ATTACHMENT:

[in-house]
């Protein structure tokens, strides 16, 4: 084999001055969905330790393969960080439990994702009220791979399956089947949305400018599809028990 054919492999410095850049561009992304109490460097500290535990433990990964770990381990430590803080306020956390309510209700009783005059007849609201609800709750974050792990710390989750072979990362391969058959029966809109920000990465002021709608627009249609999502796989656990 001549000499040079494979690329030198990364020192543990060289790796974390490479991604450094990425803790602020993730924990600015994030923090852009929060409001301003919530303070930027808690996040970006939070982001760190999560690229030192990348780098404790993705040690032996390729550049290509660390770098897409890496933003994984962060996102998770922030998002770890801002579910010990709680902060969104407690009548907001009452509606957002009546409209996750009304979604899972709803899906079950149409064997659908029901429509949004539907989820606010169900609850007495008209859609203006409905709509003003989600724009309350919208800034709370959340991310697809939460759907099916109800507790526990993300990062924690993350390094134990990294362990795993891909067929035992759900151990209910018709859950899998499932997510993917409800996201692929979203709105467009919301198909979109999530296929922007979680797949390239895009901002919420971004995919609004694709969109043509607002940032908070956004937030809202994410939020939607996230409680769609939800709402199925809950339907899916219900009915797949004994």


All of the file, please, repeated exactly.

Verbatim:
[in-house]
């Protein structure tokens, strides 16, 4: 084999001055969905330790393969960080439990994702009220791979399956089947949305400018599809028990 054919492999410095850049561009992304109490460097500290535990433990990964770990381990430590803080306020956390309510209700009783005059007849609201609800709750974050792990710390989750072979990362391969058959029966809109920000990465002021709608627009249609999502796989656990 001549000499040079494979690329030198990364020192543990060289790796974390490479991604450094990425803790602020993730924990600015994030923090852009929060409001301003919530303070930027808690996040970006939070982001760190999560690229030192990348780098404790993705040690032996390729550049290509660390770098897409890496933003994984962060996102998770922030998002770890801002579910010990709680902060969104407690009548907001009452509606957002009546409209996750009304979604899972709803899906079950149409064997659908029901429509949004539907989820606010169900609850007495008209859609203006409905709509003003989600724009309350919208800034709370959340991310697809939460759907099916109800507790526990993300990062924690993350390094134990990294362990795993891909067929035992759900151990209910018709859950899998499932997510993917409800996201692929979203709105467009919301198909979109999530296929922007979680797949390239895009901002919420971004995919609004694709969109043509607002940032908070956004937030809202994410939020939607996230409680769609939800709402199925809950339907899916219900009915797949004994």